What is 'emerging church'?
The phrase ‘emerging church’ will undoubtedly mean different things to different people and I will only offer a tentative definition here, chiefly for the benefit of those to whom it means next to nothing. If you disagree with the points made, by all means add your views below.
1. Emerging church is certainly a reaction against the forms of evangelicalism that have flourished in the West over the last fifty years or so – hence the popularity of the term ‘post-evangelical’. People have reacted in different ways: there has been a range of experiments in alternative forms of worship; groups have decamped from traditional church premises into public venues such as bars, cafÃ©s and leisure centres; and many Christians have simply opted out of organized church altogether (see the review of Alan Jamieson’s book A Churchless Faith).
2. This reaction has been driven largely, I think, by dissatisfaction with evangelical church culture at various levels – a dissatisfaction that has often been explained in terms of a perceived shift in the wider culture from modernism to postmodernism: from objectivism to relativism, from certainty to doubt, from singularity to plurality, from Story to stories. Emerging church is an attempt to replot Christian faith on this new cultural and intellectual terrain.
3. Emerging church is beginning to acquire the coherence of a ‘movement’, but it probably cannot yet be said to have a strong sense of its own identity and certain tensions are apparent. There has been tension, for example, between an inward and an outward dynamic: for some the motivation has been the desire to find more congenial modes of worship and community, whereas others have been attracted by the missional potential of an escape from the cultural dead-end of evangelicalism. There has been a further tension between new ways of doing and new ways of being: do we just do congregational life differently or should we abandon structured religious life altogether in favour of simply being followers of Jesus in the world?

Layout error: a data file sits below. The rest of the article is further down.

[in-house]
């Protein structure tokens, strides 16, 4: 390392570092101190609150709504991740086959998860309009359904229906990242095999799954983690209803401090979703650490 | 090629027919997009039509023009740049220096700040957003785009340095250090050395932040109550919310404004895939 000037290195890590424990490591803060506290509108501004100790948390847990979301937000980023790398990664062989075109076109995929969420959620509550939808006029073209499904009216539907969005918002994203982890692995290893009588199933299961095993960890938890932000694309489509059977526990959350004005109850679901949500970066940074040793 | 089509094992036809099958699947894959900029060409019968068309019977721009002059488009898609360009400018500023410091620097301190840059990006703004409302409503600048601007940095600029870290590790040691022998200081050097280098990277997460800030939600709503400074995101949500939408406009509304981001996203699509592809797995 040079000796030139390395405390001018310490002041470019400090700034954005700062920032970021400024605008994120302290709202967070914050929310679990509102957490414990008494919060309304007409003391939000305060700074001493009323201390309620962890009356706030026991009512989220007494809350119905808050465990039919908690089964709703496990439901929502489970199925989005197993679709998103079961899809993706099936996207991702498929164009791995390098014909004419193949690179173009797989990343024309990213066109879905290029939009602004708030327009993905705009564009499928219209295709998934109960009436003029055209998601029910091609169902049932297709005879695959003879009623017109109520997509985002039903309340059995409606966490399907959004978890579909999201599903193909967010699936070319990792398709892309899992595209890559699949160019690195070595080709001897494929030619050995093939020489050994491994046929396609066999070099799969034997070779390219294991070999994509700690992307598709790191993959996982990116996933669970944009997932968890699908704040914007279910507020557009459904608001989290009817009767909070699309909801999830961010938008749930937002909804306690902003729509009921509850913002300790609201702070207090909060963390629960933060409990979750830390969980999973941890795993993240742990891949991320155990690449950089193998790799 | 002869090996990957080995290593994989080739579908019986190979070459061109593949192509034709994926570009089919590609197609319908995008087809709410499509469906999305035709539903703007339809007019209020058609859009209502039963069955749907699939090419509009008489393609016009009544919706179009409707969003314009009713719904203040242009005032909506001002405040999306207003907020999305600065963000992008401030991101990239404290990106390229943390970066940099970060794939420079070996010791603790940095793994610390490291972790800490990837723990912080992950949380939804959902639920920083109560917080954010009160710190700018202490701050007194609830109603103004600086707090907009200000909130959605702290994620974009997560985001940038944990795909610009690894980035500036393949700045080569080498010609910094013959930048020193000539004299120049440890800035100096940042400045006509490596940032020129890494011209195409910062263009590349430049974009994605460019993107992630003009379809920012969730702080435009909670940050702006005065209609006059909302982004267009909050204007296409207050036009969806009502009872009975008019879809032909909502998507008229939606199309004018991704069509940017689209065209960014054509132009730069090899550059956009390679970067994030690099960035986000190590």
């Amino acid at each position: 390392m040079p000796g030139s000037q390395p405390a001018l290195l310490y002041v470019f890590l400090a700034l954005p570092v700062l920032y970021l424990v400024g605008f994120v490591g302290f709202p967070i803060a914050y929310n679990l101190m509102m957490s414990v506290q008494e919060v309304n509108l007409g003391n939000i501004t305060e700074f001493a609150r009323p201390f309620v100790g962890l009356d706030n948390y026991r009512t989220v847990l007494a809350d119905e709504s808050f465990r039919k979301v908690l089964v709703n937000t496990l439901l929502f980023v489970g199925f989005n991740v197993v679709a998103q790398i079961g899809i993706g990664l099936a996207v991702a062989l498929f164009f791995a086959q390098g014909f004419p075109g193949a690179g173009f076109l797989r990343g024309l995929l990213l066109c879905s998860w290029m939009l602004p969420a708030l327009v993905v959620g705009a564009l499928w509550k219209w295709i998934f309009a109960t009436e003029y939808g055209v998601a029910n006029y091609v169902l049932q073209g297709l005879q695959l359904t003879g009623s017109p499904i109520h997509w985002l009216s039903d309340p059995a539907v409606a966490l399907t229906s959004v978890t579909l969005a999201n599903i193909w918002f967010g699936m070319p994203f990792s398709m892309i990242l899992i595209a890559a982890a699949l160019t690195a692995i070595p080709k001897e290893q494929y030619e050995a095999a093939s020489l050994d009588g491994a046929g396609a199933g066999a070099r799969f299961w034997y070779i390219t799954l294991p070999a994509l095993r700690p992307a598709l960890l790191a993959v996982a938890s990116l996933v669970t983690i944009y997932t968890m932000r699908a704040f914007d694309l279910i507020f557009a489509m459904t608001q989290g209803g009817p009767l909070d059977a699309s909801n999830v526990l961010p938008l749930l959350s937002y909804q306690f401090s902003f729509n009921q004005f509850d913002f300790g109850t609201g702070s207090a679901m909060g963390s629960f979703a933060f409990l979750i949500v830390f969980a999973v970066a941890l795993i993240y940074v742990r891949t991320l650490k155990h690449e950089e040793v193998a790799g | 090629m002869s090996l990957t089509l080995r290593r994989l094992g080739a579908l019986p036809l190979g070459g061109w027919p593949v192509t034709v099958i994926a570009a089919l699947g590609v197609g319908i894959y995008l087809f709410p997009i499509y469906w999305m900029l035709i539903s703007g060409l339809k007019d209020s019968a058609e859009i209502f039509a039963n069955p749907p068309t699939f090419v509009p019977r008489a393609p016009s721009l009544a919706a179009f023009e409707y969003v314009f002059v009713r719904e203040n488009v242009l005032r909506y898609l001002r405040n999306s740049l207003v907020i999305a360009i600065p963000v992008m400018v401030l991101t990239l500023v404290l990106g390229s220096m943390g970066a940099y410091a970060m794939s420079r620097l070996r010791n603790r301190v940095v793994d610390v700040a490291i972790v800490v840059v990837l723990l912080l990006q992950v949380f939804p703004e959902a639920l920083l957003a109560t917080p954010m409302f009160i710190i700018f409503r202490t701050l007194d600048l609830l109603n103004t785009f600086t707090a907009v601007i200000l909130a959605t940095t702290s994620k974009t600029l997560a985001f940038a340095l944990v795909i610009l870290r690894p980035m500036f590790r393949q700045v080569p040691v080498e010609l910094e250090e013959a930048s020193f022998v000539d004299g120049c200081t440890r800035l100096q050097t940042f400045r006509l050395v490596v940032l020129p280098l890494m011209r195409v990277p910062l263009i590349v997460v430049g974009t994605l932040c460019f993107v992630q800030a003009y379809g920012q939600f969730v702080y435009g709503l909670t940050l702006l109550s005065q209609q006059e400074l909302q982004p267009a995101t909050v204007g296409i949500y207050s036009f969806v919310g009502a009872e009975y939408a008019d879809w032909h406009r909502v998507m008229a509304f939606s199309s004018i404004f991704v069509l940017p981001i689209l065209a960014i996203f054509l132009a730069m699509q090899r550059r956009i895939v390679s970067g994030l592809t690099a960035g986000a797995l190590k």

4. Emerging church is characteristically postmodern in its suspicion of the controlling structures of religious life and thought: church hierarchy, dominant cultural forms, doctrinal formulations, and so on. So the life and practice of emerging church are marked by a resistance to these structures, but also by a desire to develop positive alternatives. There has been a good discussion thread on this site, for example, about the nature of ‘emerging authority’.
5. Considerable emphasis is placed on relational paradigms as the basis for all forms of Christian activity. In many instances this has encouraged a shift away from ‘concentric’ or ‘solid’ towards decentred or ‘liquid’ expressions of community (see, for example, the review of Pete Ward’s Liquid Church). This has also led, inevitably, to a blurring of boundaries, both between church traditions and between believers and non-believers. Emerging church is more willing to be ‘inclusive’ (the word obviously needs definition), less concerned with defining and safeguarding the boundaries of membership, than ‘modern’ forms of evangelicalism.
6. In place of what is perceived as the rather narrow agenda of mainstream evangelicalism, emerging church is looking to develop a more holistic spirituality and to pursue a wider engagement in the public sphere. So, on the one hand, we see a willingness to explore different patterns of Christian life and to draw upon a broader spectrum of religious traditions – Celtic Christianity and Eastern Orthodoxy, for example, have had a strong appeal. On the other, we see a new social activism that is both critical and creative: mission is understood to encompass a much wider set of activities than just evangelism.
George Lings: What is ‘emerging church’?